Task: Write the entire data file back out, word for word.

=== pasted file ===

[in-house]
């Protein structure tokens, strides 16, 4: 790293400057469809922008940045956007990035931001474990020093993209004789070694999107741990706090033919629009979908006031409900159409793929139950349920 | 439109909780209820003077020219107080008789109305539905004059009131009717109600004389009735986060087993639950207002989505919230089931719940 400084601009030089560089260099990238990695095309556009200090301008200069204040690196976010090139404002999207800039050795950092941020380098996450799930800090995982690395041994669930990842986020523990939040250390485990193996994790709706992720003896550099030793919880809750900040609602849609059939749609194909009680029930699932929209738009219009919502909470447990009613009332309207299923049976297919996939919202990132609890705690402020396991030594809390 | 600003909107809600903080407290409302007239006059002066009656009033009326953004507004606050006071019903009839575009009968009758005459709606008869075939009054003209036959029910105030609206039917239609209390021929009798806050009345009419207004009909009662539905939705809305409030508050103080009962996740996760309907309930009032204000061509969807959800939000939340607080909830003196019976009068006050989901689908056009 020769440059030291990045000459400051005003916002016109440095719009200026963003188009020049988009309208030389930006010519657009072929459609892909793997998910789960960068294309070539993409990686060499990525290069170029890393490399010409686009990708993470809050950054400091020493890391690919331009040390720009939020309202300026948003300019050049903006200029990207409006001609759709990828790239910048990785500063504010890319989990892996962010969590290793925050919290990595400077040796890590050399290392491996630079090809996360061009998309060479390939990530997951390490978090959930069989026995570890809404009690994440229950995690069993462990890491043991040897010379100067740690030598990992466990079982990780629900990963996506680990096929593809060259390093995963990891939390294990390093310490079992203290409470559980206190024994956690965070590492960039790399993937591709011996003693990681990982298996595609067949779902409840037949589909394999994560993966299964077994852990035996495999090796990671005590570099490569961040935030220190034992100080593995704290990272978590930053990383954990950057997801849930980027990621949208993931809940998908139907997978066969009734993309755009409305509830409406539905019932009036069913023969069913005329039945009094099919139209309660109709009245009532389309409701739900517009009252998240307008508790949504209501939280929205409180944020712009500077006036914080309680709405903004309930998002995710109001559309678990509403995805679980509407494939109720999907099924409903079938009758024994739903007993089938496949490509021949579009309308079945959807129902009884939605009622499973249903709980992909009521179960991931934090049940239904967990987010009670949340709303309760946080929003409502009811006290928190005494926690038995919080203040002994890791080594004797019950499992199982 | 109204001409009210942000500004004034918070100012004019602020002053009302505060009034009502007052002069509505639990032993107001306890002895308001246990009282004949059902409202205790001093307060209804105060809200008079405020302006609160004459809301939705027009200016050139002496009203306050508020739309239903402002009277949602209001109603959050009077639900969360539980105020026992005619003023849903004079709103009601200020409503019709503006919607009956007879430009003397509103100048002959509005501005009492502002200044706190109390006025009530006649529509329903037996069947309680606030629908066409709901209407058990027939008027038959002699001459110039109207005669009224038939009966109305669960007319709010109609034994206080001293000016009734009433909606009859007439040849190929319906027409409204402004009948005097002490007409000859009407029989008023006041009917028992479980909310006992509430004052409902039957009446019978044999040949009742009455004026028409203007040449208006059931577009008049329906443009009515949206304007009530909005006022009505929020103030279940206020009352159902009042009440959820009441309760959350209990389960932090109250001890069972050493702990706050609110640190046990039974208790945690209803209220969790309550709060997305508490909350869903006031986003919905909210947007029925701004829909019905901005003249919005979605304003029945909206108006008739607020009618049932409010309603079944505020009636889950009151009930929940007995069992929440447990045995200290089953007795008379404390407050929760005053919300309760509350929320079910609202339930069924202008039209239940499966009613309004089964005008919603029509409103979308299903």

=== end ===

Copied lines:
[in-house]
């Protein structure tokens, strides 16, 4: 790293400057469809922008940045956007990035931001474990020093993209004789070694999107741990706090033919629009979908006031409900159409793929139950349920 | 439109909780209820003077020219107080008789109305539905004059009131009717109600004389009735986060087993639950207002989505919230089931719940 400084601009030089560089260099990238990695095309556009200090301008200069204040690196976010090139404002999207800039050795950092941020380098996450799930800090995982690395041994669930990842986020523990939040250390485990193996994790709706992720003896550099030793919880809750900040609602849609059939749609194909009680029930699932929209738009219009919502909470447990009613009332309207299923049976297919996939919202990132609890705690402020396991030594809390 | 600003909107809600903080407290409302007239006059002066009656009033009326953004507004606050006071019903009839575009009968009758005459709606008869075939009054003209036959029910105030609206039917239609209390021929009798806050009345009419207004009909009662539905939705809305409030508050103080009962996740996760309907309930009032204000061509969807959800939000939340607080909830003196019976009068006050989901689908056009 020769440059030291990045000459400051005003916002016109440095719009200026963003188009020049988009309208030389930006010519657009072929459609892909793997998910789960960068294309070539993409990686060499990525290069170029890393490399010409686009990708993470809050950054400091020493890391690919331009040390720009939020309202300026948003300019050049903006200029990207409006001609759709990828790239910048990785500063504010890319989990892996962010969590290793925050919290990595400077040796890590050399290392491996630079090809996360061009998309060479390939990530997951390490978090959930069989026995570890809404009690994440229950995690069993462990890491043991040897010379100067740690030598990992466990079982990780629900990963996506680990096929593809060259390093995963990891939390294990390093310490079992203290409470559980206190024994956690965070590492960039790399993937591709011996003693990681990982298996595609067949779902409840037949589909394999994560993966299964077994852990035996495999090796990671005590570099490569961040935030220190034992100080593995704290990272978590930053990383954990950057997801849930980027990621949208993931809940998908139907997978066969009734993309755009409305509830409406539905019932009036069913023969069913005329039945009094099919139209309660109709009245009532389309409701739900517009009252998240307008508790949504209501939280929205409180944020712009500077006036914080309680709405903004309930998002995710109001559309678990509403995805679980509407494939109720999907099924409903079938009758024994739903007993089938496949490509021949579009309308079945959807129902009884939605009622499973249903709980992909009521179960991931934090049940239904967990987010009670949340709303309760946080929003409502009811006290928190005494926690038995919080203040002994890791080594004797019950499992199982 | 109204001409009210942000500004004034918070100012004019602020002053009302505060009034009502007052002069509505639990032993107001306890002895308001246990009282004949059902409202205790001093307060209804105060809200008079405020302006609160004459809301939705027009200016050139002496009203306050508020739309239903402002009277949602209001109603959050009077639900969360539980105020026992005619003023849903004079709103009601200020409503019709503006919607009956007879430009003397509103100048002959509005501005009492502002200044706190109390006025009530006649529509329903037996069947309680606030629908066409709901209407058990027939008027038959002699001459110039109207005669009224038939009966109305669960007319709010109609034994206080001293000016009734009433909606009859007439040849190929319906027409409204402004009948005097002490007409000859009407029989008023006041009917028992479980909310006992509430004052409902039957009446019978044999040949009742009455004026028409203007040449208006059931577009008049329906443009009515949206304007009530909005006022009505929020103030279940206020009352159902009042009440959820009441309760959350209990389960932090109250001890069972050493702990706050609110640190046990039974208790945690209803209220969790309550709060997305508490909350869903006031986003919905909210947007029925701004829909019905901005003249919005979605304003029945909206108006008739607020009618049932409010309603079944505020009636889950009151009930929940007995069992929440447990045995200290089953007795008379404390407050929760005053919300309760509350929320079910609202339930069924202008039209239940499966009613309004089964005008919603029509409103979308299903």